It’s beast vs. least in the last game of preliminary Group C action later today as Team Sweden takes on the winless Team Latvia on in Sochi.
The game is scheduled to start at 17:00 GMT.
Though injury ravaged, the Swedes have looked pretty much faultless in their first two games, both victories. And, though valiant in defeat, the Latvians have looked far from a threat in their first two games, and appear to be at that point where they are ‘playing for pride’ in place of actual winning expectation.
The Swedes are 2-0, on the back of a 4-2 win over the Czechs, and a 1-0 victory in a dogfight with the Swiss. They are doing this all, mind you, without the services of superstars like Henrik Sedin, Johan Frazen, and now, much to the chagrin of their collective gold medal hopes, captain Henrik Zetterberg.
Zetterberg was sent home from the Olympics on Friday night with what is being called a ‘sports hernia’ injury. This should be considered nothing less than a crushing blow to the Swedes, as not only was Zetterberg their emotional and off-ice leader, he was also their very best offensive performer. His absence leaves a considerable gap down the heart of the Swedish attack, which will be filled by a platoon of players who will be in a ‘trial by fire scenario’, starting Saturday.
One of those players is Washington Capitals star Nicklas Backstrom, who was expected to be a top offensive performer for the Swedes entering the tournament. As the pivot man for league-leading scorer Alex Ovechkin (Russia), Backstrom has some of the very best assist and point-per-game numbers of anyone on the national team. In Sochi thusfar, he has been largely non-existent; he has 0 goals and 2 shots in two games. Without the buffer of Zetterberg in front of him in the first line center position, the onus falls on Backstrom to be ‘the man’ for the Swedes. They will sink or swim with how he performs in what are sure to be heavy minutes from here on out.
With a first round bye and a 3-0 record all but guaranteed, look for the Swedes to try different combinations at forward position. One place where they are strong and unwavering though, is on defense, where the superstar pairing of Oliver Ekman-Larsson and Erik Karlsson has looked, to this point in the tournament, like the best in the world. Karlsson is considered the best offensive defenseman in the game, while Ekman-Larsson is a sublime two-zone blueliner, whose defensive responsiblity acts as the perfect counterpoint to the roaming Karlsson. The Swedes may try a reserve or two in the game against Latvia, but figure that they will continue to ride this world-beating defensive duo until that horse pulls up lame.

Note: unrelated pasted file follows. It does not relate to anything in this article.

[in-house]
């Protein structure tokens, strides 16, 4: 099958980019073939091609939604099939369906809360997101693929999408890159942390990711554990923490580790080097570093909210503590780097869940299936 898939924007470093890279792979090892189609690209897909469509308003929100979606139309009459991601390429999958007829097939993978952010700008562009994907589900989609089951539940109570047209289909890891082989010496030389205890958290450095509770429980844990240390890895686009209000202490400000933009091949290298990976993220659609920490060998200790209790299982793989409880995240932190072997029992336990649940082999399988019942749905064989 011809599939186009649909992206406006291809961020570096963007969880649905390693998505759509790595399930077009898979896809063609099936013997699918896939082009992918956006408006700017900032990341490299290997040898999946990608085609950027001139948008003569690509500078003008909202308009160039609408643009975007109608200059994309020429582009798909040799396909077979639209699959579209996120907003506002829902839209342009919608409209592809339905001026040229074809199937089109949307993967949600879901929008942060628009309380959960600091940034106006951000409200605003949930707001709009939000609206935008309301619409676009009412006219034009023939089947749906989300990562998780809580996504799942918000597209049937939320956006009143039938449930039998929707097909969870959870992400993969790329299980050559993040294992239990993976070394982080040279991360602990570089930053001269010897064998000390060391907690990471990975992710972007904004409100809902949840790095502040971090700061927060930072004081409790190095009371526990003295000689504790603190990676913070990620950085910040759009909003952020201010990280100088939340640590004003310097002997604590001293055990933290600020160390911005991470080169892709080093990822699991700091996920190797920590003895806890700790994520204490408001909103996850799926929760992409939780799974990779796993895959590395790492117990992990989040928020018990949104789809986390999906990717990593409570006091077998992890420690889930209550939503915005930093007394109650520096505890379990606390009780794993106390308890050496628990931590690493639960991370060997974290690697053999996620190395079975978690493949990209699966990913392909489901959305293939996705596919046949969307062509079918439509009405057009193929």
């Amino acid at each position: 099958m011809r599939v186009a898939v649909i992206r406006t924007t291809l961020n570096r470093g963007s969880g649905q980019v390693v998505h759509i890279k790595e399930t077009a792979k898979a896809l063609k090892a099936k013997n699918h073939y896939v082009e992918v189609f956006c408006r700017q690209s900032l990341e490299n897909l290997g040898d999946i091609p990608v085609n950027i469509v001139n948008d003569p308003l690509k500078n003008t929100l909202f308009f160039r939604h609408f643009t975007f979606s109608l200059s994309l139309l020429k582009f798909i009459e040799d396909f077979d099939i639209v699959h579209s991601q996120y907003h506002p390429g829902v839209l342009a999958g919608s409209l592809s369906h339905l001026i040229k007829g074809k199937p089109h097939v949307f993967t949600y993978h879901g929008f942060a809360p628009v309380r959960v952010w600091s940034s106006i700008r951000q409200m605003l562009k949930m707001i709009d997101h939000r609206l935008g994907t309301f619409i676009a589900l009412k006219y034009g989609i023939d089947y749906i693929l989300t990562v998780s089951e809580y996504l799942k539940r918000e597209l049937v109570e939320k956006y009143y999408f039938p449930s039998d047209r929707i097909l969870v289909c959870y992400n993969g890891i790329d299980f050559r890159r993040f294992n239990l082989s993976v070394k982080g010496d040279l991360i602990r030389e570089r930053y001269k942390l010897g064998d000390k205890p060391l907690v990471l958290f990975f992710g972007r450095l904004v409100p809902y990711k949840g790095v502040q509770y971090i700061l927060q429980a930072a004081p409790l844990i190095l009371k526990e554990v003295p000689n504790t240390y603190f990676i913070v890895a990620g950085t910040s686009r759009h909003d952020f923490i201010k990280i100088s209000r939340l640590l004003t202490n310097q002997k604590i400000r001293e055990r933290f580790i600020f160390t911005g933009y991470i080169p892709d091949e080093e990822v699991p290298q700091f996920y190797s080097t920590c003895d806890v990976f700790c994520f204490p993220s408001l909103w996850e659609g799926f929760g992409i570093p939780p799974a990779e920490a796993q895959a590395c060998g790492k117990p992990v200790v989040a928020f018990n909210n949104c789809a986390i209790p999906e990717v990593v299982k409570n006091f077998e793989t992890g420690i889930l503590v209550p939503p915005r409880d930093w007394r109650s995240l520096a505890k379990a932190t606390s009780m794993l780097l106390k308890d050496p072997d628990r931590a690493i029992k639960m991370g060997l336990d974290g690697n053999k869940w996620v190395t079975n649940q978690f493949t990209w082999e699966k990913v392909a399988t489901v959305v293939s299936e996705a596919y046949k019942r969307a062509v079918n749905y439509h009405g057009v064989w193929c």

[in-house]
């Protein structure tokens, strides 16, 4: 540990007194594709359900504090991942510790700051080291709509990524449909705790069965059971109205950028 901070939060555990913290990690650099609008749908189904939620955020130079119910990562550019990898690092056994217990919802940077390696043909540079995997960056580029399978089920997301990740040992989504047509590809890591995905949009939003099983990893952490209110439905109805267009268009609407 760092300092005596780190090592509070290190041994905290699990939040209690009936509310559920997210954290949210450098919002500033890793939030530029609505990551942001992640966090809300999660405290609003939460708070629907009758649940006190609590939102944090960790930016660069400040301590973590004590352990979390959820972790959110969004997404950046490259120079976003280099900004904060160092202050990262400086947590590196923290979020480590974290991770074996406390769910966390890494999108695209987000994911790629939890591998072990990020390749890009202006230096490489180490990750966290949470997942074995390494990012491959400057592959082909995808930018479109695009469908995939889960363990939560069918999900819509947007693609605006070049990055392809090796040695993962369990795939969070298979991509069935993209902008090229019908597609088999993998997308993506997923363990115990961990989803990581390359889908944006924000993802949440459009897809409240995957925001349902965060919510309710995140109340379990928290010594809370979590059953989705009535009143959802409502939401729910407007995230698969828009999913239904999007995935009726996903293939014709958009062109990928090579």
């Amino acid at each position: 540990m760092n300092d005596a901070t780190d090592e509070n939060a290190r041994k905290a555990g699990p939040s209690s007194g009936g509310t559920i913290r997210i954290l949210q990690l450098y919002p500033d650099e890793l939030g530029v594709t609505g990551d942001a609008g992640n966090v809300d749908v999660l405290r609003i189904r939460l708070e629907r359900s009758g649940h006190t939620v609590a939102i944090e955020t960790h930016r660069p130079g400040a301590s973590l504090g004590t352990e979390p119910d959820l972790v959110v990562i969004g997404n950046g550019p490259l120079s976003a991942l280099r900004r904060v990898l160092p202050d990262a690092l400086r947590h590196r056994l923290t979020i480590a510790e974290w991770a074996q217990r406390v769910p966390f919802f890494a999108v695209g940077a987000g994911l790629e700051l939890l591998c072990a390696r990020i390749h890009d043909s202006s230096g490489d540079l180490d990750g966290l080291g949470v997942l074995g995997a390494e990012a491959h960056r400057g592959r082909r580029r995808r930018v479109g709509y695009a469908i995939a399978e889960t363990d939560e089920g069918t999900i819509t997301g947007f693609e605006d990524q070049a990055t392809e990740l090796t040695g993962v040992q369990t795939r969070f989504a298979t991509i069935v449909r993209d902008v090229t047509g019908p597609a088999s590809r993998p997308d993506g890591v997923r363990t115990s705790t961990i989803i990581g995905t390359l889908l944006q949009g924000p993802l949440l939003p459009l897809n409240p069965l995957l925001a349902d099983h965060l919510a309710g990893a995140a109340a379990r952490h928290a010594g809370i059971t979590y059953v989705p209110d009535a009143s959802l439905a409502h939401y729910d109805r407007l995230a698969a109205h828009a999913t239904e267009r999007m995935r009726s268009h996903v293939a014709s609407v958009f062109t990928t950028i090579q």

The Latvians were never considered a real threat in these Olympics, but they are a feisty bunch, a fact they have put on full display in their first two contests. They gamely fought the Swiss through 59 minutes of scoreless hockey in game one, before a last minute winner for the Swiss allowed them to eke out a 1-0 victory. They also showed up and competed for 60 minutes against the Czechs on Friday, losing 4-2 but, again, looking respectable in the process.
The Latvian MVP in the tournament to this point has been goaltender Edgars Masalskis, who has seen a ton of rubber, and turned the vast majority of it away. In two games, he has faced 78 shots, saving 73 of them, including a sublime 38 save performance against the Swiss on Wednesday. There is a definite feeling among the Latvians that, with him on top of his game, they stand a real chance to pull of an upset or two before the tournament’s over. Though there are limited standings implications from the game on Saturday, an injured Swedish team which is likely to rest some of its stars represents an opportunity to shock the world. If they are to manage that, Masalskis will be an enormous reason why.
The Latvians best positional player to this point in the tournament has probably been winger Mikelis Redlihs, who is showing well in his first Olympic games. Still, with limited offensive skill, the Latvians are relying on guys like Redlihs and Zemgus Girgensons, guys who are better suited to two-zone defensive roles, for big-time offensive production. This is an unfortunate situation to be in, as it further compounds the offensive problems they have felt in their first two contests.
Even if they rest guys like Sedin, Lundqvist, Alfredsson and Steen, the Swedes shouldn’t be considered an upset risk here. They have a deep defense that is playing lights out right now, and their B team is more than able to handle a shallow Latvian club.
The one thing the Latvians have going for them is the play of Masalskis, who has been a revelation in his first true display on the world stage. He will look to continue his solid play through Saturday’s game and, though a win is extremely unlikely, he will hope that a good performance here can segue into something better, perhaps that much sought after Olympic upset, in the Qualification playoff round that kicks off on Tuesday.